Sewing lessons in Abu Dhabi

Reconnect with the skill and beauty of hand woven handicrafts Discuss this article

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In a day and age where the pen is being replaced by a touch screen, the old fabric crafts are silently slipping into oblivion. Combating this tide are initiatives such as the Khalifa Fund for Enterprise Development and resilient women such as Janine Ibbini.

As a young girl, Janine was taught to sew by her mother. Janine grew up to become a talented and dexterous textile artist. ‘I used to go to the market in Leeds [in the UK] and buy fabrics, and make my own clothes for work.’ Able to manipulate the sewing machine as easily as a limb, she would soon export this knowledge to the UAE, where it would help women revive ancient weaving techniques.

In 2010, Janine was approached by a lady affiliated with the Khalifa Fund for Enterprise Development. The idea was to revive heritage skills in the outskirts of Abu Dhabi. ‘I was hired on a contract basis and I went out to remote areas regularly to work with Emirati ladies. Some of these women had the very barest of essentials and yet I was always impressed with their resourcefulness and tenacity.’

The initiative Janine took part in endeavoured to accomplish two goals; to revive the older crafts and empower the women in establishing their own small businesses. ‘We would encourage the women to learn and perfect various sewing and weaving techniques. We would purchase materials for them. But in the second stage, we encouraged the ladies to acquire their own materials and sell their own products.’

The products are gradually appearing more in various cultural events and outlets, such as the Date Festival, the Book Fair and Abu Dhabi Art. Currently, you can buy some of the hand made products at Artyfact; the store in Manarat Al Saadiyat. The products will have a label that reads ‘Sougha’ in Arabic calligraphy, as well as ‘Khalifa Fund’ in Arabic. The products are often colourful and very well made and the range and styles are vast. From coin purses to handbags, laptop cases, mobile phone covers and other accessories, interested shoppers will find unique and durable items.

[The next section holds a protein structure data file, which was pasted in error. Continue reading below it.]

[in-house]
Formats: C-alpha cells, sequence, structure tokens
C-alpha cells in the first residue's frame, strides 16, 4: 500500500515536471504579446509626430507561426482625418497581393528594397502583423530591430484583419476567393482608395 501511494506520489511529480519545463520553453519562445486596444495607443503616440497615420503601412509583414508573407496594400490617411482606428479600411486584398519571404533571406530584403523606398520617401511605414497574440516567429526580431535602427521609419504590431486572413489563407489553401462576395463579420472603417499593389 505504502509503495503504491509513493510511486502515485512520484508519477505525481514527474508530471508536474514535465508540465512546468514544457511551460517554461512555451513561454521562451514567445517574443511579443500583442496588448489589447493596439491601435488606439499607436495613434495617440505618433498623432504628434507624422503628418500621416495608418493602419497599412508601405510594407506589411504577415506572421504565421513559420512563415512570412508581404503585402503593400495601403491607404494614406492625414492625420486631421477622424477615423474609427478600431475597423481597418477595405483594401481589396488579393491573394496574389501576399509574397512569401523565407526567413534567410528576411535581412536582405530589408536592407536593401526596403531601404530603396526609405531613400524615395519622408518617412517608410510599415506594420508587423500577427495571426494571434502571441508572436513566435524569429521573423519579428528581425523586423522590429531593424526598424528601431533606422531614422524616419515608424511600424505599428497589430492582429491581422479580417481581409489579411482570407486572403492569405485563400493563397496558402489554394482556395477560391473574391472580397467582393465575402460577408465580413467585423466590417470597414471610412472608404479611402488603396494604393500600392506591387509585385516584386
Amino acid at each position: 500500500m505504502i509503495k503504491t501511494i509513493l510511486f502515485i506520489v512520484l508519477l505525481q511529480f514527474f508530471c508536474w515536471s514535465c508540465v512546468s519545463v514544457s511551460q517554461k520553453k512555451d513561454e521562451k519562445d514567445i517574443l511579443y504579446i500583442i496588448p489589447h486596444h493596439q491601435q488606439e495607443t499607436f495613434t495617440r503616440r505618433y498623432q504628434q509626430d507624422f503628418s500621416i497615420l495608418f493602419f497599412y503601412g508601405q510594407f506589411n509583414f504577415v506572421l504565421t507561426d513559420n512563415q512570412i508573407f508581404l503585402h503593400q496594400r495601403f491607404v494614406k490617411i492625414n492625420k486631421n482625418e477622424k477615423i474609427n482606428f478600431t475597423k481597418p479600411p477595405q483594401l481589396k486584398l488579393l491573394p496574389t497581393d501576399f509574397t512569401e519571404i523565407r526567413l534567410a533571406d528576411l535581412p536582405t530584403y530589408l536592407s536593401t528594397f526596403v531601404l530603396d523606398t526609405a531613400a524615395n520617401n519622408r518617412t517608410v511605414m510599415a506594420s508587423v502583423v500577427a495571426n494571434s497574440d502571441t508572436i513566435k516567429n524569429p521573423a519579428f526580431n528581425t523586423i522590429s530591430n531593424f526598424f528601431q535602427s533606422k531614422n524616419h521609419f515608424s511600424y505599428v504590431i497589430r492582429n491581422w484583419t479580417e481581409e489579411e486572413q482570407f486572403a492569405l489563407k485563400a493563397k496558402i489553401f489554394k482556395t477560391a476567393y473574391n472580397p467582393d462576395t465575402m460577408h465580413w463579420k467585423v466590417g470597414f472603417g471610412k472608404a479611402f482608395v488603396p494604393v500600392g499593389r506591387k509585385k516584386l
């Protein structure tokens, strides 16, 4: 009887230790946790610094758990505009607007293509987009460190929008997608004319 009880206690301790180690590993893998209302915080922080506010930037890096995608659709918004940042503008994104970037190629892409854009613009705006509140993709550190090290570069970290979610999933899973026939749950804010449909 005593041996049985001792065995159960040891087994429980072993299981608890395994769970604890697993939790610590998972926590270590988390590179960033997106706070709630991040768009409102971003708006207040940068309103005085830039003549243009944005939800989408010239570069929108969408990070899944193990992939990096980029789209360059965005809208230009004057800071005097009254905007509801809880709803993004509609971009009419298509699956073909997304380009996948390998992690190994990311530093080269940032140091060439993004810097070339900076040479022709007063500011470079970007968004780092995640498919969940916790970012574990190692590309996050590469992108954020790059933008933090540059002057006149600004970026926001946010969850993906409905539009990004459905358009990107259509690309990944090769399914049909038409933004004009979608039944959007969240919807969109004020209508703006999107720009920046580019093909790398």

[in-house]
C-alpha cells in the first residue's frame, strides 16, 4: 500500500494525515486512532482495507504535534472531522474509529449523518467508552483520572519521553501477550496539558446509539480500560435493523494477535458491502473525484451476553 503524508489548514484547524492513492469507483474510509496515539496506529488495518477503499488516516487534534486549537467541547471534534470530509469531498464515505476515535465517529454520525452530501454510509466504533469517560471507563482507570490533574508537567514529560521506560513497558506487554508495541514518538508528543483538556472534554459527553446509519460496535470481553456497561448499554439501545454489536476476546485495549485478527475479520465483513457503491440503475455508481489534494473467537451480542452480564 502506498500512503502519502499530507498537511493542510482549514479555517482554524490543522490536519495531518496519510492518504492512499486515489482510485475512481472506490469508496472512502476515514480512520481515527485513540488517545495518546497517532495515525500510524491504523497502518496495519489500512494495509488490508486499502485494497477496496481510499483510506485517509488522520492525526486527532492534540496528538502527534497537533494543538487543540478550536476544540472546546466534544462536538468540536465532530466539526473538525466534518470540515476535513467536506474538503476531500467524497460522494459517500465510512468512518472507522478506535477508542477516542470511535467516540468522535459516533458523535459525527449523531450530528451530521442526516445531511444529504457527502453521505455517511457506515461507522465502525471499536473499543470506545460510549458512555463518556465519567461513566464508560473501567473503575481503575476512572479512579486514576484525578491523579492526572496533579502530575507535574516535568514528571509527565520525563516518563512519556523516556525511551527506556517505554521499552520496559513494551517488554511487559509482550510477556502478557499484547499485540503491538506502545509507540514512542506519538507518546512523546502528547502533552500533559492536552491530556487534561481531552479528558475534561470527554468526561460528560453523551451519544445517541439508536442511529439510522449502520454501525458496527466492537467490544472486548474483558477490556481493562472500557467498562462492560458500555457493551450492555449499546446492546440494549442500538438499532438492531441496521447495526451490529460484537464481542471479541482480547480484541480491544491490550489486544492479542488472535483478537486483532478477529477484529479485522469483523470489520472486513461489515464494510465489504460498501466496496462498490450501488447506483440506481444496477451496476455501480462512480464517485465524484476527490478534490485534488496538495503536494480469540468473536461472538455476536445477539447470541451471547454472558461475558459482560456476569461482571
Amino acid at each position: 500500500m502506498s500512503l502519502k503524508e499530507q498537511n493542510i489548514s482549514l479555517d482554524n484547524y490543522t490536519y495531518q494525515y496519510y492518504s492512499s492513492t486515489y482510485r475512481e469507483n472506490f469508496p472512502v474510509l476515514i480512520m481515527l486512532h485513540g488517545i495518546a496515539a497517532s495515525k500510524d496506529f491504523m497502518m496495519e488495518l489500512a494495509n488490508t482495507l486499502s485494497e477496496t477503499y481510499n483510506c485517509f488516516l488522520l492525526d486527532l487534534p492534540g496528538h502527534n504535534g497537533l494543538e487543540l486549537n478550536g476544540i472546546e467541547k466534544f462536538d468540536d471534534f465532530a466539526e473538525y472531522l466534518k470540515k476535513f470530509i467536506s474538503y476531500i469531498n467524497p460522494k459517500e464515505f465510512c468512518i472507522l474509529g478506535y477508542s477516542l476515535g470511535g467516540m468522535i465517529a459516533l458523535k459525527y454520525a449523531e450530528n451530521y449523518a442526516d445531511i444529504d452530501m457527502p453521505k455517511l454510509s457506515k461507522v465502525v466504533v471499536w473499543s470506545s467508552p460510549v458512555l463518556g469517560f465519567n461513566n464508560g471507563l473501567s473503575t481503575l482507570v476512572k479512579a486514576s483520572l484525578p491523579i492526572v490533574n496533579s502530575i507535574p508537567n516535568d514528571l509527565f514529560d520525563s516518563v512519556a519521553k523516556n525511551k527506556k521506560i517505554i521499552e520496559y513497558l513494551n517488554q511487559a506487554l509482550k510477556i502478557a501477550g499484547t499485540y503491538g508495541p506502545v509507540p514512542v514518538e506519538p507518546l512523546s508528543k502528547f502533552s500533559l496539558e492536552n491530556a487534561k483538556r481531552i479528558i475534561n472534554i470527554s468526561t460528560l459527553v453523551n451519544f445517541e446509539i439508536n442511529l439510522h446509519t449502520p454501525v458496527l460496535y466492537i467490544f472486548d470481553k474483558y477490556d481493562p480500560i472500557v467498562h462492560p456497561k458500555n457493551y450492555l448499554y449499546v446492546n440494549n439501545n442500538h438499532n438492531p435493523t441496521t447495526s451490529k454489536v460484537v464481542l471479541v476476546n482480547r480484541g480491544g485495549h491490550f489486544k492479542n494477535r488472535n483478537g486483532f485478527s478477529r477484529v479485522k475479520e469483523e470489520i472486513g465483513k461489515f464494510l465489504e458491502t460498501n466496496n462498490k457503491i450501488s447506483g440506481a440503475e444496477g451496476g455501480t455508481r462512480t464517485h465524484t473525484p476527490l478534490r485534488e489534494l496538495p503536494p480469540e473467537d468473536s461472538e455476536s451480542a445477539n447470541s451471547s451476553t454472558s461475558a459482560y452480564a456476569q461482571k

A key element of this initiative was to help women adapt classic crafts to modern needs. For example, in an old technique called naghda, Emirati ladies would use a very thin and fine metallic ribbon to knot into a fabric. The process was painstakingly delicate and the end result was a beautifully designed Abaya, usually used for wedding ceremonies. Janine worked with ladies and helped them make the same fabric but use it instead for laptop cases or little purses. ‘By helping the ladies modernise the uses for these techniques; we were able to revive an old craft, while helping the women bring in some income.’ Janine worked with women to preserve other techniques, such as fadu; which is a kind of elaborate weaving.

Janine reminisces about a particular woman who owned a very old and basic loom. ‘The products that she made were incredible, here was this woman, sewing on a very old loom and creating wonderful pieces. It shows how the spirit can achieve anything, even with the barest of tools.’ As a textile artist herself, Janine can appreciate the patience and dedication these women put into their products.

The act of producing their own items and selling them is a very empowering experience. Janine tells us of the immense pride that these women extracted from being able to secure an income. Support from their families was equally poignant; ‘all the women I worked with had proud and supportive families.’ Each town had a Family Development Foundation which acted as a host for these activities.

By reviving this art with the older generations who were familiar with the techniques, these activities also sparked the interest of younger women. ‘Although most of the women I worked with initially were in their forties, there were some younger women learning the craft and showing appreciation for this special art,’ Janine tells us. While Janine does not work with Sougha anymore, she does teach classes in Abu Dhabi and belongs to two guilds in Dubai. ‘It’s a beautiful activity,’ she says. Hand-made products always retain more value than their machine produced counterparts and supporting Janine’s craft, as well as the products by Sougha, is a great way of keeping the past alive.
To sign up for a class with Janine, email You can also visit her Facebook page at To learn more about the Khalifa Fund for Enterprise Development, visit

By Sara Taher
Time Out Abu Dhabi,

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